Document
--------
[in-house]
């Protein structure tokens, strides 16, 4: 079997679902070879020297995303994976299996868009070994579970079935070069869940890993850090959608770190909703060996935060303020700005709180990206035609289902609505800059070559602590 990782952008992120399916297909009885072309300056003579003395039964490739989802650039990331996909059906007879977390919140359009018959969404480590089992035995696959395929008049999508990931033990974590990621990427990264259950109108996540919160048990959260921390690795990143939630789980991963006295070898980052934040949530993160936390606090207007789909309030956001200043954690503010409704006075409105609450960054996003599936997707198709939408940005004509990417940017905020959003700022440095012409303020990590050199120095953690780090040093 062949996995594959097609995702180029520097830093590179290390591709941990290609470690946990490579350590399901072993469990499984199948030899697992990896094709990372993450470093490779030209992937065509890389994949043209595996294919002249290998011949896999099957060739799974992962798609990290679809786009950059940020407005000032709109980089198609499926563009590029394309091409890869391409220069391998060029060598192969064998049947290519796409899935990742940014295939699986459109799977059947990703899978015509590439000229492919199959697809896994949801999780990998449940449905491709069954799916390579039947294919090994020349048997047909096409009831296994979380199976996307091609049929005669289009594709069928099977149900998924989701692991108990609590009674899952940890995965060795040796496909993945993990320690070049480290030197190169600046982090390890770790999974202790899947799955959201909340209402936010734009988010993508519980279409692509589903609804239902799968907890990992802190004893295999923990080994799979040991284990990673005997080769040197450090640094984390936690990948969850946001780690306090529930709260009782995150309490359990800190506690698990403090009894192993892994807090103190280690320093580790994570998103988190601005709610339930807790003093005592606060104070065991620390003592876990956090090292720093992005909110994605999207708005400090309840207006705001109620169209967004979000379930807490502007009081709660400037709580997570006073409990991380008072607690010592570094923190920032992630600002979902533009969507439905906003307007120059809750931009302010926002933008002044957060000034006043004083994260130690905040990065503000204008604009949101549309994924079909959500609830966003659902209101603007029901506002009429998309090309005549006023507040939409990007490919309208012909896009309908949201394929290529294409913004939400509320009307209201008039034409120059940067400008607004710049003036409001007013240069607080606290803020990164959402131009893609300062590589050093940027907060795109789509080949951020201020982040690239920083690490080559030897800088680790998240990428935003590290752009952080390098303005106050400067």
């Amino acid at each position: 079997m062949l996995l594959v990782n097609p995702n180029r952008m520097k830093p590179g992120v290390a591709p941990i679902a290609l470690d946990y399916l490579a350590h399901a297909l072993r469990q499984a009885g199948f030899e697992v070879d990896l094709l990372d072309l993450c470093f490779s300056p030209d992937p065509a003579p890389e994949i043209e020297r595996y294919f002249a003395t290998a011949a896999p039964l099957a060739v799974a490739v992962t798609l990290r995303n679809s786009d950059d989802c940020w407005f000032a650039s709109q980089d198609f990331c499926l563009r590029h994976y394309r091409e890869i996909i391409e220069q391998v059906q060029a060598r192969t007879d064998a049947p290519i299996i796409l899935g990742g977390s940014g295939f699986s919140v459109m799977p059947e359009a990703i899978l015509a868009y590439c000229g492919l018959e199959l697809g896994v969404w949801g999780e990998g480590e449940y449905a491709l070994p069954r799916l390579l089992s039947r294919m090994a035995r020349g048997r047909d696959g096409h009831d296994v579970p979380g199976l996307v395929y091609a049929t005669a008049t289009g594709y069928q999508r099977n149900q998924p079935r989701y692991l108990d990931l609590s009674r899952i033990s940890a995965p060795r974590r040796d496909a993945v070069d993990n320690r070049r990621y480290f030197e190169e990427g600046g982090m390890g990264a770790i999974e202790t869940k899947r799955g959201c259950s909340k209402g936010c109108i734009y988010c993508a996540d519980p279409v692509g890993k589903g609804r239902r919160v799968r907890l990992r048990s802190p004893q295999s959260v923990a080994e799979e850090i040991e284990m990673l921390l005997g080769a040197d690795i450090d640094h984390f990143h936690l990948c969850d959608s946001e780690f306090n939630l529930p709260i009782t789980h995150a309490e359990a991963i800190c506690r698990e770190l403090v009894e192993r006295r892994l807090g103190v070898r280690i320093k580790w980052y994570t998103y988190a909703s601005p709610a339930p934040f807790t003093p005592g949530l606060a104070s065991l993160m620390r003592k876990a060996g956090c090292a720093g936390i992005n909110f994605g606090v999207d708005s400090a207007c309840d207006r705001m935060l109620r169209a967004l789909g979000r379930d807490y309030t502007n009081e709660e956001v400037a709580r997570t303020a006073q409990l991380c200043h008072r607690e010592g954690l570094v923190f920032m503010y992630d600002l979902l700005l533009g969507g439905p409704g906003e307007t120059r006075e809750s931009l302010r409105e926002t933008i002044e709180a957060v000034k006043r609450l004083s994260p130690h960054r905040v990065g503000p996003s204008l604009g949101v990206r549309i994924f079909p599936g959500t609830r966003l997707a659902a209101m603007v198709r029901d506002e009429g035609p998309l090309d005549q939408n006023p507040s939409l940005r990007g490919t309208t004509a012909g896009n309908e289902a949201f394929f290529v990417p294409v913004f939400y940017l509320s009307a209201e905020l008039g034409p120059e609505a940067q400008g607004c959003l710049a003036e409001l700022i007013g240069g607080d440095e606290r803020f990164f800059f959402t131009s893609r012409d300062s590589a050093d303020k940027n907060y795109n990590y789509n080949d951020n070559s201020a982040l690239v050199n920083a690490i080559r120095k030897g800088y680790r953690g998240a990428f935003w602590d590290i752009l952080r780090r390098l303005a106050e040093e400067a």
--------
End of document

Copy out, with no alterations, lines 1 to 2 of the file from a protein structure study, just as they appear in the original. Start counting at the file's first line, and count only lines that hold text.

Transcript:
[in-house]
């Protein structure tokens, strides 16, 4: 079997679902070879020297995303994976299996868009070994579970079935070069869940890993850090959608770190909703060996935060303020700005709180990206035609289902609505800059070559602590 990782952008992120399916297909009885072309300056003579003395039964490739989802650039990331996909059906007879977390919140359009018959969404480590089992035995696959395929008049999508990931033990974590990621990427990264259950109108996540919160048990959260921390690795990143939630789980991963006295070898980052934040949530993160936390606090207007789909309030956001200043954690503010409704006075409105609450960054996003599936997707198709939408940005004509990417940017905020959003700022440095012409303020990590050199120095953690780090040093 062949996995594959097609995702180029520097830093590179290390591709941990290609470690946990490579350590399901072993469990499984199948030899697992990896094709990372993450470093490779030209992937065509890389994949043209595996294919002249290998011949896999099957060739799974992962798609990290679809786009950059940020407005000032709109980089198609499926563009590029394309091409890869391409220069391998060029060598192969064998049947290519796409899935990742940014295939699986459109799977059947990703899978015509590439000229492919199959697809896994949801999780990998449940449905491709069954799916390579039947294919090994020349048997047909096409009831296994979380199976996307091609049929005669289009594709069928099977149900998924989701692991108990609590009674899952940890995965060795040796496909993945993990320690070049480290030197190169600046982090390890770790999974202790899947799955959201909340209402936010734009988010993508519980279409692509589903609804239902799968907890990992802190004893295999923990080994799979040991284990990673005997080769040197450090640094984390936690990948969850946001780690306090529930709260009782995150309490359990800190506690698990403090009894192993892994807090103190280690320093580790994570998103988190601005709610339930807790003093005592606060104070065991620390003592876990956090090292720093992005909110994605999207708005400090309840207006705001109620169209967004979000379930807490502007009081709660400037709580997570006073409990991380008072607690010592570094923190920032992630600002979902533009969507439905906003307007120059809750931009302010926002933008002044957060000034006043004083994260130690905040990065503000204008604009949101549309994924079909959500609830966003659902209101603007029901506002009429998309090309005549006023507040939409990007490919309208012909896009309908949201394929290529294409913004939400509320009307209201008039034409120059940067400008607004710049003036409001007013240069607080606290803020990164959402131009893609300062590589050093940027907060795109789509080949951020201020982040690239920083690490080559030897800088680790998240990428935003590290752009952080390098303005106050400067």